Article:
Gerald M. Dombrowski

Below are candidate-submitted answers to a biographical survey Wednesday Journal sent out to all candidates running in this year’s elections.

Age: 52

Previous political experience: None.

Previous community experience:  Commissioner, River Forest Zoning Board of Appeals, 2016 to present

Occupation: Attorney (Partner: Sanchez Daniels & Hoffman LLP, Chicago, IL)

Education: J.D., Illinois Institute of Technology, Chicago-Kent College of Law (1992)

B.A. in Sociology and Political Science from the University of Illinois at Urbana Champaign (1986)

Why did you decide to run for a seat the park board? If you’re running for re-election, what do you see as unfinished business?

I believe the River Forest Park District is generally a well-run organization and I would like to continue to see the parks improve. We can run the parks in an efficient and fiscally responsible manner. I also would like to see the parks throughout the system be cleaner-more garbage cans and more cleanup runs. 

What will be the top issues facing the River Forest Park Board in the next four years and how would you like to see those issues addressed?

The next big project down the road appears to be the Depot Addition project proposed between Thatcher and Keystone.  I would oppose that project as being too expensive and geographically misplaced. I would not oppose a gymnasium if the location and cost made sense.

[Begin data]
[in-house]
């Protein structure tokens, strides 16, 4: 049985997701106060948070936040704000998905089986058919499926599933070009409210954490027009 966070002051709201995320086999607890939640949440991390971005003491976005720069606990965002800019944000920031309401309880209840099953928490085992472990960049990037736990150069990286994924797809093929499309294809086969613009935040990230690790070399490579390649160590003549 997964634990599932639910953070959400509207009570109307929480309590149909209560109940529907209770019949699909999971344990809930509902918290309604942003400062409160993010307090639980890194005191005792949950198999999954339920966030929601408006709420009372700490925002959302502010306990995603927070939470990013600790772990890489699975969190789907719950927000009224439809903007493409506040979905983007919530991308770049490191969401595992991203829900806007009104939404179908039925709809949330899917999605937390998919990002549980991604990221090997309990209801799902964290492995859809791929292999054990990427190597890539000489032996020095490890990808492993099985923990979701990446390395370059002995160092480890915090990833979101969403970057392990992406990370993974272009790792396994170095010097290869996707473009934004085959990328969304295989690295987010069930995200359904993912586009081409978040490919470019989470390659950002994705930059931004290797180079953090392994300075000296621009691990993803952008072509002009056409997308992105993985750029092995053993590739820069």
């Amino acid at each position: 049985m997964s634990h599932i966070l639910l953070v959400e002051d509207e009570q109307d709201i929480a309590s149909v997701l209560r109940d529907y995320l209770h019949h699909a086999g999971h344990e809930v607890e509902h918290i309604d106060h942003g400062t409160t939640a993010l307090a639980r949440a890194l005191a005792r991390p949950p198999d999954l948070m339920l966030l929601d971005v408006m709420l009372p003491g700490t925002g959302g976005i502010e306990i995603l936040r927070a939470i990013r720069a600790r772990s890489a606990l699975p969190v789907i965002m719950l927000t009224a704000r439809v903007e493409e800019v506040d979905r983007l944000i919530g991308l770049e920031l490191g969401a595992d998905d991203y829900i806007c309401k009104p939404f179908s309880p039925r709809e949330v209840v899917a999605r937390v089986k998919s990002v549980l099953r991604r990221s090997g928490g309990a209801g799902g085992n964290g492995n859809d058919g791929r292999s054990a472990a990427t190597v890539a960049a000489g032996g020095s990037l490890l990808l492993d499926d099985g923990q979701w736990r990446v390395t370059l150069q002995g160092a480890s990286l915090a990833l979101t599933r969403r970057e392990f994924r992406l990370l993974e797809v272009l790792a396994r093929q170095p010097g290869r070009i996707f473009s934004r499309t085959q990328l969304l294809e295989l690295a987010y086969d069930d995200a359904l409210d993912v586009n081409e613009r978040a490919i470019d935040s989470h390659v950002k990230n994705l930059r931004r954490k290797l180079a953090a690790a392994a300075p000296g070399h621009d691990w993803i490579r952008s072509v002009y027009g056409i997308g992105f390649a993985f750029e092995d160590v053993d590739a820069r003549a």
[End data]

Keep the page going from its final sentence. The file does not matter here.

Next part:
I would also be open to a turf field in one of the River Forest parks to accommodate various athletic teams.

The park district is expanding its platform tennis program, which has become popular. Are there any other programs that you can see following the same model? Do you have any issues with the park district investing money in programs that are then restricted to people who opt to pay a membership fee? How is that not essentially turning a public asset into a private club?  

I don’t foresee any other programs following this model. However, I do not have an issue with how the program is run as long as it remains entirely open to the public. Almost all programs have fees; they are just not called “membership” fees.

In the past residents identified an indoor recreation facility as important, but the matter has been on the backburner. Is there a need to reopen that discussion? If not, why? If so, how might that happen?   

I don’t think there is any need at this point to reopen that discussion. If a better location is offered down the road, I would be open to that discussion. The cost of that project is also very high.

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